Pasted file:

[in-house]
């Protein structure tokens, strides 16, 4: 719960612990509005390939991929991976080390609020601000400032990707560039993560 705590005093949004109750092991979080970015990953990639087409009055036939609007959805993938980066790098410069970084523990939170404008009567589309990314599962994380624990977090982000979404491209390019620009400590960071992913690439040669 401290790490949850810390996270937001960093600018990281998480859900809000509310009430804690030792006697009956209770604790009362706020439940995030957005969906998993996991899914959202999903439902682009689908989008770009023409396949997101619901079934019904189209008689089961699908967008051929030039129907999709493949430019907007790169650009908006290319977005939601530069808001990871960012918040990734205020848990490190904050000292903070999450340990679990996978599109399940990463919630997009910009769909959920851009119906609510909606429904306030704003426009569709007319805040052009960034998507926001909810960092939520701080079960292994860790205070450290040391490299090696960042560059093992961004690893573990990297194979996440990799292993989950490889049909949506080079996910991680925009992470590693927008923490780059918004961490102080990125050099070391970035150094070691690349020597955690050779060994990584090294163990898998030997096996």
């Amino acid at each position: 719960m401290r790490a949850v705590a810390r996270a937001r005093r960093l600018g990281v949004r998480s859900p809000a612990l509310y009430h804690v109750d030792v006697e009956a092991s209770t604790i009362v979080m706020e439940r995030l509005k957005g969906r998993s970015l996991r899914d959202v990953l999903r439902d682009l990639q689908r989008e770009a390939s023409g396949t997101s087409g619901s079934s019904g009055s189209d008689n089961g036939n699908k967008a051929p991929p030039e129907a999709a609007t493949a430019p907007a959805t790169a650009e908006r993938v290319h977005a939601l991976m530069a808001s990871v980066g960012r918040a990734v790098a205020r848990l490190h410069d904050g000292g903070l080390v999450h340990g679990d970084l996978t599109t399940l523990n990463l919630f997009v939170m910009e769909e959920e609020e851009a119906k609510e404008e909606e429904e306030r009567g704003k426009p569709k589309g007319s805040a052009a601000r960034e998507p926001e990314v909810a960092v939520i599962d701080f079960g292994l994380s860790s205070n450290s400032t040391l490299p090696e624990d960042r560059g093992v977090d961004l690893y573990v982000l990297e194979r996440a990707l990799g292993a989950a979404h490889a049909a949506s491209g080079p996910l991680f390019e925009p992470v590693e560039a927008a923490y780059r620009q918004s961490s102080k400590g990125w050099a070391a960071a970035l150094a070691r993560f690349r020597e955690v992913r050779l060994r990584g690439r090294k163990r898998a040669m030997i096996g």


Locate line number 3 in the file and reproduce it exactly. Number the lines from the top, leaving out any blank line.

């Amino acid at each position: 719960m401290r790490a949850v705590a810390r996270a937001r005093r960093l600018g990281v949004r998480s859900p809000a612990l509310y009430h804690v109750d030792v006697e009956a092991s209770t604790i009362v979080m706020e439940r995030l509005k957005g969906r998993s970015l996991r899914d959202v990953l999903r439902d682009l990639q689908r989008e770009a390939s023409g396949t997101s087409g619901s079934s019904g009055s189209d008689n089961g036939n699908k967008a051929p991929p030039e129907a999709a609007t493949a430019p907007a959805t790169a650009e908006r993938v290319h977005a939601l991976m530069a808001s990871v980066g960012r918040a990734v790098a205020r848990l490190h410069d904050g000292g903070l080390v999450h340990g679990d970084l996978t599109t399940l523990n990463l919630f997009v939170m910009e769909e959920e609020e851009a119906k609510e404008e909606e429904e306030r009567g704003k426009p569709k589309g007319s805040a052009a601000r960034e998507p926001e990314v909810a960092v939520i599962d701080f079960g292994l994380s860790s205070n450290s400032t040391l490299p090696e624990d960042r560059g093992v977090d961004l690893y573990v982000l990297e194979r996440a990707l990799g292993a989950a979404h490889a049909a949506s491209g080079p996910l991680f390019e925009p992470v590693e560039a927008a923490y780059r620009q918004s961490s102080k400590g990125w050099a070391a960071a970035l150094a070691r993560f690349r020597e955690v992913r050779l060994r990584g690439r090294k163990r898998a040669m030997i096996g």